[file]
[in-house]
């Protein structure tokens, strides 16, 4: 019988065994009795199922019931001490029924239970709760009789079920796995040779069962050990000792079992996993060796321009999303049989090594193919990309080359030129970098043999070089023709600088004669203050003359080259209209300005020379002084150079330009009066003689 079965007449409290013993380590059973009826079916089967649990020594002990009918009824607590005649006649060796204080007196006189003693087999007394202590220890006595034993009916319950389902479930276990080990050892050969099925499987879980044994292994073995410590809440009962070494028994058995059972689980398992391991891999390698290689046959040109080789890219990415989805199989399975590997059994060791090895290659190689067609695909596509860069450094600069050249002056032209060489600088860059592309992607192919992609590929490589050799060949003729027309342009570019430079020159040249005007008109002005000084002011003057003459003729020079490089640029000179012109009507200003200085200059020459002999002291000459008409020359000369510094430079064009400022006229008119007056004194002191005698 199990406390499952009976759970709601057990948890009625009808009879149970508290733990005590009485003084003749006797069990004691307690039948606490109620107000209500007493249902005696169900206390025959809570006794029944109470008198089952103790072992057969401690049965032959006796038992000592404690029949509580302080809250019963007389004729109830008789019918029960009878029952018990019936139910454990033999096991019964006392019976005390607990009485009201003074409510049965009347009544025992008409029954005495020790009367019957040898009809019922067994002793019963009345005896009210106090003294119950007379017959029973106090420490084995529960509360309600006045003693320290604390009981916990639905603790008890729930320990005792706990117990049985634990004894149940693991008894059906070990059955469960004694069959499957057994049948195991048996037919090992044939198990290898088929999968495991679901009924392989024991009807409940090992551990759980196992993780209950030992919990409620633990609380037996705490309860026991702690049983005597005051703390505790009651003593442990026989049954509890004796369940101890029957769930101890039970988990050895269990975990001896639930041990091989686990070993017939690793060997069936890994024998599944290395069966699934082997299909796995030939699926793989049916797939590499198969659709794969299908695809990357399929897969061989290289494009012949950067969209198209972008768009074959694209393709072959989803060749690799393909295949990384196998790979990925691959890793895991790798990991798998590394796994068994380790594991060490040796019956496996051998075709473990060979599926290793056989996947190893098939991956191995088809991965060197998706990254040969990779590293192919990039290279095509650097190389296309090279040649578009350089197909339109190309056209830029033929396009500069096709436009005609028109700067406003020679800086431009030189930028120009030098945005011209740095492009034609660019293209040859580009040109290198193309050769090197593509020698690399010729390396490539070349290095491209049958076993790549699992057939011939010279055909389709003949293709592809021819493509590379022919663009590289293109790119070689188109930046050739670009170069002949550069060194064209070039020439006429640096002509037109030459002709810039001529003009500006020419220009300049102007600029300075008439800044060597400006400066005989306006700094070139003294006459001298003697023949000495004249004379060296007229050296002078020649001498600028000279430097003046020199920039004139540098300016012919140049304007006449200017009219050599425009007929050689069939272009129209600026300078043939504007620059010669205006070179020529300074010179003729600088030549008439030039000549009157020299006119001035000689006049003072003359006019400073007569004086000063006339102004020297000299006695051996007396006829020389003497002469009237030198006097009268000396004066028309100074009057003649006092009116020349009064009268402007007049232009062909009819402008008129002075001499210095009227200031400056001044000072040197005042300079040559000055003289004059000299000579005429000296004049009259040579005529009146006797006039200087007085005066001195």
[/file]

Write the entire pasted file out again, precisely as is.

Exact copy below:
[in-house]
């Protein structure tokens, strides 16, 4: 019988065994009795199922019931001490029924239970709760009789079920796995040779069962050990000792079992996993060796321009999303049989090594193919990309080359030129970098043999070089023709600088004669203050003359080259209209300005020379002084150079330009009066003689 079965007449409290013993380590059973009826079916089967649990020594002990009918009824607590005649006649060796204080007196006189003693087999007394202590220890006595034993009916319950389902479930276990080990050892050969099925499987879980044994292994073995410590809440009962070494028994058995059972689980398992391991891999390698290689046959040109080789890219990415989805199989399975590997059994060791090895290659190689067609695909596509860069450094600069050249002056032209060489600088860059592309992607192919992609590929490589050799060949003729027309342009570019430079020159040249005007008109002005000084002011003057003459003729020079490089640029000179012109009507200003200085200059020459002999002291000459008409020359000369510094430079064009400022006229008119007056004194002191005698 199990406390499952009976759970709601057990948890009625009808009879149970508290733990005590009485003084003749006797069990004691307690039948606490109620107000209500007493249902005696169900206390025959809570006794029944109470008198089952103790072992057969401690049965032959006796038992000592404690029949509580302080809250019963007389004729109830008789019918029960009878029952018990019936139910454990033999096991019964006392019976005390607990009485009201003074409510049965009347009544025992008409029954005495020790009367019957040898009809019922067994002793019963009345005896009210106090003294119950007379017959029973106090420490084995529960509360309600006045003693320290604390009981916990639905603790008890729930320990005792706990117990049985634990004894149940693991008894059906070990059955469960004694069959499957057994049948195991048996037919090992044939198990290898088929999968495991679901009924392989024991009807409940090992551990759980196992993780209950030992919990409620633990609380037996705490309860026991702690049983005597005051703390505790009651003593442990026989049954509890004796369940101890029957769930101890039970988990050895269990975990001896639930041990091989686990070993017939690793060997069936890994024998599944290395069966699934082997299909796995030939699926793989049916797939590499198969659709794969299908695809990357399929897969061989290289494009012949950067969209198209972008768009074959694209393709072959989803060749690799393909295949990384196998790979990925691959890793895991790798990991798998590394796994068994380790594991060490040796019956496996051998075709473990060979599926290793056989996947190893098939991956191995088809991965060197998706990254040969990779590293192919990039290279095509650097190389296309090279040649578009350089197909339109190309056209830029033929396009500069096709436009005609028109700067406003020679800086431009030189930028120009030098945005011209740095492009034609660019293209040859580009040109290198193309050769090197593509020698690399010729390396490539070349290095491209049958076993790549699992057939011939010279055909389709003949293709592809021819493509590379022919663009590289293109790119070689188109930046050739670009170069002949550069060194064209070039020439006429640096002509037109030459002709810039001529003009500006020419220009300049102007600029300075008439800044060597400006400066005989306006700094070139003294006459001298003697023949000495004249004379060296007229050296002078020649001498600028000279430097003046020199920039004139540098300016012919140049304007006449200017009219050599425009007929050689069939272009129209600026300078043939504007620059010669205006070179020529300074010179003729600088030549008439030039000549009157020299006119001035000689006049003072003359006019400073007569004086000063006339102004020297000299006695051996007396006829020389003497002469009237030198006097009268000396004066028309100074009057003649006092009116020349009064009268402007007049232009062909009819402008008129002075001499210095009227200031400056001044000072040197005042300079040559000055003289004059000299000579005429000296004049009259040579005529009146006797006039200087007085005066001195």